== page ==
By the Numbers

—According to an article in The, since the USDA approved irradiation for refrigerated and frozen raw red meat in December 1999, sales, while not earth-shattering, have remained brisk. Although irradiated meat products from Chandler, Minnesota-based Huisken Meats debuted in only 84 stores in the Minneapolis metro area in May 2000, by the end of the year distribution had spread to more than 2,000 food outlets nationwide. In a related story, Huisken sales manager Cliff Albertson noted that although associated shipping and irradiation costs have boosted the price of treated patties 40 to 50 percent for a two-pound package, safety-conscious consumers have not complained.

—The makers of Imodium®, an over-the-counter medication used to treat indigestion and heartburn, recently released their list of the ten most gastrointestinally distressed cities in America. Topping the list was Los Angeles, California, whose residents spend a whopping $6.97 per person annually on gastrointestinal (GI)-related products. Following L.A. (in order of ranking) were New York at $6.58 per person, Houston, Texas at $6.38 per person, Dallas/Ft. Worth at $6.16 per person, San Francisco at $5.84 per person, and Chicago at $4.66 per person. The findings were published in conjunction with the launch of a new dietary supplement called Probiotica, which promotes gastrointestinal health.

—According to an article appearing in the medical journal Circulation—published by the American Heart Association—people with total cholesterol levels exceeding 240 could benefit substantially by eating 25 to 50 grams of soy protein daily. The journal cited 38 clinical studies, concluding that between 25 to 50 grams per day is both safe and effective in reducing low-density lipoprotein (LDL) cholesterol by up to eight percent. LDL is considered the “bad” cholestrol in blood.

—According to an article appearing in the November 21, 2000 edition of the Journal of Natural Products, a peer-reviewed journal published by the American Chemical Society, steaming ginseng root for approximately three hours at 120°C (248°F) can multiply the herb’s antioxidant qualities by eight times and its ability to relax blood vessels by up to 32 times. The hotter steam (standard boiling temperatures of 100°C are normally used) reportedly amplifies certain ginsenosides—the ingredient believed responsible for ginseng’s sought-after qualities—producing an optimal amount of biological activity.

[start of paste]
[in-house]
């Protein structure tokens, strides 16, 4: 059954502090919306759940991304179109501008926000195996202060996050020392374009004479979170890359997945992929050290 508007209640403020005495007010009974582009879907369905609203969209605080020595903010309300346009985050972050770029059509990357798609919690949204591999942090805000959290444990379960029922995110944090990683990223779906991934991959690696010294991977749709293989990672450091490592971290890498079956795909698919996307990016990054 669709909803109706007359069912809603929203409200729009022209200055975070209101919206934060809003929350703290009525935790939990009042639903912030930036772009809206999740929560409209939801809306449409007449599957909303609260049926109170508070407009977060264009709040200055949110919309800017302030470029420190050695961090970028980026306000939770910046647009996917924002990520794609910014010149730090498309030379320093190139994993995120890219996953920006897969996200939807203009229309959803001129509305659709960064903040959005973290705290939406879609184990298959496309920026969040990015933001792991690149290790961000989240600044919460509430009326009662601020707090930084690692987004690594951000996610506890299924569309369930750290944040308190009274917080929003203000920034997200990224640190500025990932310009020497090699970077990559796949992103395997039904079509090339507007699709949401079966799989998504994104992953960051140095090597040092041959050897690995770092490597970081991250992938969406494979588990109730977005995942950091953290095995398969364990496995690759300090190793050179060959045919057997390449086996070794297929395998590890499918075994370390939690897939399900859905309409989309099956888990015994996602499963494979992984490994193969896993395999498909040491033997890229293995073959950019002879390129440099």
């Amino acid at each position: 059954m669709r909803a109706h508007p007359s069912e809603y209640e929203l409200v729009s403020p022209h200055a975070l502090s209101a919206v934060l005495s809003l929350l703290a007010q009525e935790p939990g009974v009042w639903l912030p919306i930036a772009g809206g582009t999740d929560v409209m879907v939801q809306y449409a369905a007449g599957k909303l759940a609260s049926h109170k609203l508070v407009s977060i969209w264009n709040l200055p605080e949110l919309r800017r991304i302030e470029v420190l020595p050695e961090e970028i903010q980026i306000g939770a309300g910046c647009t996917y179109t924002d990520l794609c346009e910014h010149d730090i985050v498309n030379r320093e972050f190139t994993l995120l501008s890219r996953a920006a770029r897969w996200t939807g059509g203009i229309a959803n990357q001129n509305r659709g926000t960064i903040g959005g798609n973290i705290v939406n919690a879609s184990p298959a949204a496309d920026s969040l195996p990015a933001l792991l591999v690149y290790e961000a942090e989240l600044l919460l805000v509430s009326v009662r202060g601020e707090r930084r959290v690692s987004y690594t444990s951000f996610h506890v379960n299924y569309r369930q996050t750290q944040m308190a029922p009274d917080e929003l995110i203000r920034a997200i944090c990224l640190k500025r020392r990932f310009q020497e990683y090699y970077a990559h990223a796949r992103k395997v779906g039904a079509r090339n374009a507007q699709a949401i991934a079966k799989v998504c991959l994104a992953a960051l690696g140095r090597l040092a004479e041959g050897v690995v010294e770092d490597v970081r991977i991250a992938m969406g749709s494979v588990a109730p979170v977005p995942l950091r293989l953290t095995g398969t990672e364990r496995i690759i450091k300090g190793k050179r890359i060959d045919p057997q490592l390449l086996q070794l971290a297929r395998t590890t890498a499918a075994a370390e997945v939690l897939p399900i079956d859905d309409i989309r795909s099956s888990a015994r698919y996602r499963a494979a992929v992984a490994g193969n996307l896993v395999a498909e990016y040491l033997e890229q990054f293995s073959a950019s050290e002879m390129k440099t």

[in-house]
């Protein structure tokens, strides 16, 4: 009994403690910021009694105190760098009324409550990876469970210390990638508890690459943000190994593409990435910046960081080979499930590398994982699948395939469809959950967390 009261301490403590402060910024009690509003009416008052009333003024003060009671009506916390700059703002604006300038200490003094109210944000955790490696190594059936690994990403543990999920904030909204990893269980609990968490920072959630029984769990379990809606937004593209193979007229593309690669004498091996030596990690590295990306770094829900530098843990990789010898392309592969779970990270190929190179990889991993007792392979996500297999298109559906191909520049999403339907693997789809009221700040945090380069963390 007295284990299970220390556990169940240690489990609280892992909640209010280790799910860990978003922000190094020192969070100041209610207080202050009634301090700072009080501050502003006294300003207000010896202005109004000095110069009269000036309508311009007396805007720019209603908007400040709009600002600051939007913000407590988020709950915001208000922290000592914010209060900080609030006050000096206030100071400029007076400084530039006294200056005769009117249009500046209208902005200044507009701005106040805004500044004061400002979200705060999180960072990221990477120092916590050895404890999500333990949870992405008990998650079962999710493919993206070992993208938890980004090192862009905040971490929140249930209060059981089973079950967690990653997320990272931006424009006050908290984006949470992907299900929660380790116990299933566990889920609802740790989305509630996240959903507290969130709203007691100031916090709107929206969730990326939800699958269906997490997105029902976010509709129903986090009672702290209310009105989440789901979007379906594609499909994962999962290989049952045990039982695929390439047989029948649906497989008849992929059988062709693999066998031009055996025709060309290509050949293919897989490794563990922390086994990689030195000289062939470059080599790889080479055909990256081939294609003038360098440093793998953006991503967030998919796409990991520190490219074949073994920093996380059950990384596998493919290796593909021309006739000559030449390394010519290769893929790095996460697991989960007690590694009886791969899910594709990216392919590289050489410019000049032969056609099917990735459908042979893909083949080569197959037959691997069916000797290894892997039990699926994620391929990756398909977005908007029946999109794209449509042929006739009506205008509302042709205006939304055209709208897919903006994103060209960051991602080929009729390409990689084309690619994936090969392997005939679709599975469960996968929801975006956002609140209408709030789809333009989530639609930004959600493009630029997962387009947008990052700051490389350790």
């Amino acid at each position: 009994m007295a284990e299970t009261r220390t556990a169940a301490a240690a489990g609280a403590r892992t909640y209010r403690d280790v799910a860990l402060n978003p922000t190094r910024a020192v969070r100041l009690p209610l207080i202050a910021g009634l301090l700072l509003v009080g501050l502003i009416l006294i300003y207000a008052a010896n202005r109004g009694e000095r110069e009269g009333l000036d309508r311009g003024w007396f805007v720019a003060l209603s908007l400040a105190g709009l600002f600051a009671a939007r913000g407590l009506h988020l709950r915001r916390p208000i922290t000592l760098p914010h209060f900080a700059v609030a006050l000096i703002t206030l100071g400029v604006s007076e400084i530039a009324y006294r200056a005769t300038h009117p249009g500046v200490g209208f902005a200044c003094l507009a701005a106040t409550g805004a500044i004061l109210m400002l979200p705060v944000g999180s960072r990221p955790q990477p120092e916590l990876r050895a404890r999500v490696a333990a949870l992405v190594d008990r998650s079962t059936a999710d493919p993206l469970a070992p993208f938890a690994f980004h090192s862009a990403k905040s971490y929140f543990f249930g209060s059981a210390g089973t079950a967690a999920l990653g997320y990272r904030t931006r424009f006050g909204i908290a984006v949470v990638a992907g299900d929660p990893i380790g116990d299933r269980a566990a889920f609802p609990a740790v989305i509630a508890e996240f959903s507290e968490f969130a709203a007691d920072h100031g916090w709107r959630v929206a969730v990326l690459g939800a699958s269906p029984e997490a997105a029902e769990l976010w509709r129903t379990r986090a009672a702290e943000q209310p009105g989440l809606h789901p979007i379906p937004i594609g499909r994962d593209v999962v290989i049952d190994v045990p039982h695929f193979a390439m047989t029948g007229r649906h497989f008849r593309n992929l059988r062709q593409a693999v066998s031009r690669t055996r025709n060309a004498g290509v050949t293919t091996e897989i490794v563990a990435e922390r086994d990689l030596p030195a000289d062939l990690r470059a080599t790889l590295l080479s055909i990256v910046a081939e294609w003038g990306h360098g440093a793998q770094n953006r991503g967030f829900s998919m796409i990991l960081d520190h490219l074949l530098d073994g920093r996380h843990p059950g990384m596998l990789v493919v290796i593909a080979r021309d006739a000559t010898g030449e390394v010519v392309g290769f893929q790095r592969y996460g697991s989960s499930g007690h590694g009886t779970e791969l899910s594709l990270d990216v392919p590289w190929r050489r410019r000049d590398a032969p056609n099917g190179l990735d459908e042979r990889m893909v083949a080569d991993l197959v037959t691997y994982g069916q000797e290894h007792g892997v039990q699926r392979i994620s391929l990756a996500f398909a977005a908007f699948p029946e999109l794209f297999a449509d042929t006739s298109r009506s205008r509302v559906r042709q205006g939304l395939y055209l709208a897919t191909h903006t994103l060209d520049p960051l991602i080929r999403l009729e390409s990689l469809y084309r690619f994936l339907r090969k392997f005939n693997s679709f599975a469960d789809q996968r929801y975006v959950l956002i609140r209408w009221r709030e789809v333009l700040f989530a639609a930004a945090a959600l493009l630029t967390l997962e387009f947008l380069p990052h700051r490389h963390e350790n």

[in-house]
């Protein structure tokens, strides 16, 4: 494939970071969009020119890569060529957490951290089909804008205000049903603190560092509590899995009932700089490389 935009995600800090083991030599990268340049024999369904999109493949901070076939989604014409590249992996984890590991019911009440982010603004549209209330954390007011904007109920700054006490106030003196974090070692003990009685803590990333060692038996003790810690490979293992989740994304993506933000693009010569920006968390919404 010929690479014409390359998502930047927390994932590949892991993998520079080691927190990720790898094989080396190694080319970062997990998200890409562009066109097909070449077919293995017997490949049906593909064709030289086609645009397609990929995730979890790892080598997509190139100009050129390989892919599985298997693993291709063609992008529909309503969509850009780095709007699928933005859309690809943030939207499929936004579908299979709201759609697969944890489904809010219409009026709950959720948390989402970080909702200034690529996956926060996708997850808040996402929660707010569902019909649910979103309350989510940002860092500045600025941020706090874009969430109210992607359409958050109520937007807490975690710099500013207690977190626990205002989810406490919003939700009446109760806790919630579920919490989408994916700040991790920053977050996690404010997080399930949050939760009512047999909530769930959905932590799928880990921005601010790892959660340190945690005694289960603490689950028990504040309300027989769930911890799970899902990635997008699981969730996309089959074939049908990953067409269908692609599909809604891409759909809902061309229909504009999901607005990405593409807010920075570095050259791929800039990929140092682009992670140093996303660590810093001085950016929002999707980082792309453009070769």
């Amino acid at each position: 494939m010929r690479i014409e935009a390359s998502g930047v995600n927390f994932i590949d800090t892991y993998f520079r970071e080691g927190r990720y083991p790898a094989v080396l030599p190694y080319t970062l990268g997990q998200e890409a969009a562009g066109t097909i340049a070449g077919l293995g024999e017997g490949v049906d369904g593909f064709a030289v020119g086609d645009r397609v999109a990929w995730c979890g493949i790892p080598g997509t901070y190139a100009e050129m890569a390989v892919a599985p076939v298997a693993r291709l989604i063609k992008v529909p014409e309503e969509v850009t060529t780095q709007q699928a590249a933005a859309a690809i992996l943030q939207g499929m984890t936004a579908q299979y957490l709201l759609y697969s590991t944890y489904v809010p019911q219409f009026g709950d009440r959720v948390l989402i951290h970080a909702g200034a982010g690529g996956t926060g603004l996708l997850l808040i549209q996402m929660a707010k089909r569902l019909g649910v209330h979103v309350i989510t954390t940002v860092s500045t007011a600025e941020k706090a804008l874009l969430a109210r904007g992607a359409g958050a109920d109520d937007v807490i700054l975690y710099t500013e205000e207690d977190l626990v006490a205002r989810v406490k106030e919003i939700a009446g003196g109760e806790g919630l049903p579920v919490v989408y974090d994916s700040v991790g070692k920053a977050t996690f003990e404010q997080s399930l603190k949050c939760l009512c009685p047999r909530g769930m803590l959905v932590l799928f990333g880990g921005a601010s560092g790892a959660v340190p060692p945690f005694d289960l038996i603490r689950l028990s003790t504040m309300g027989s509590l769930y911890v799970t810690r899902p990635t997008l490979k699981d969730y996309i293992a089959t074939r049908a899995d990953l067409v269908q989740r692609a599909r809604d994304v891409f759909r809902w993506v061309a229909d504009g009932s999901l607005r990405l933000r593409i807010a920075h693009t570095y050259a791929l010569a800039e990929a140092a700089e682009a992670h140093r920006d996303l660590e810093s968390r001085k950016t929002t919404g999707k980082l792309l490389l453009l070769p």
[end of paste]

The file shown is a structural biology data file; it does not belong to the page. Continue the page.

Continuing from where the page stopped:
—According to the Associated Press, a study backed by the World Health Organization (WHO) and the United Nations Children’s Fund recently concluded that 40 percent of the world’s six billion people still lack a clean water supply and proper sanitation. In a related story, the WHO was cited as claiming that universal access to water supply, sanitation and hygiene could be provided within the next 25 years with an estimated cost of a mere $7 billion annually. The cost, said Richard Jolly, chairman of the Geneva-based Water Supply and Sanitation Collaborative Counsil, “is well under half of what the United States spends on pet food every year and less than a tenth of what Europe spends each year on alcohol.”

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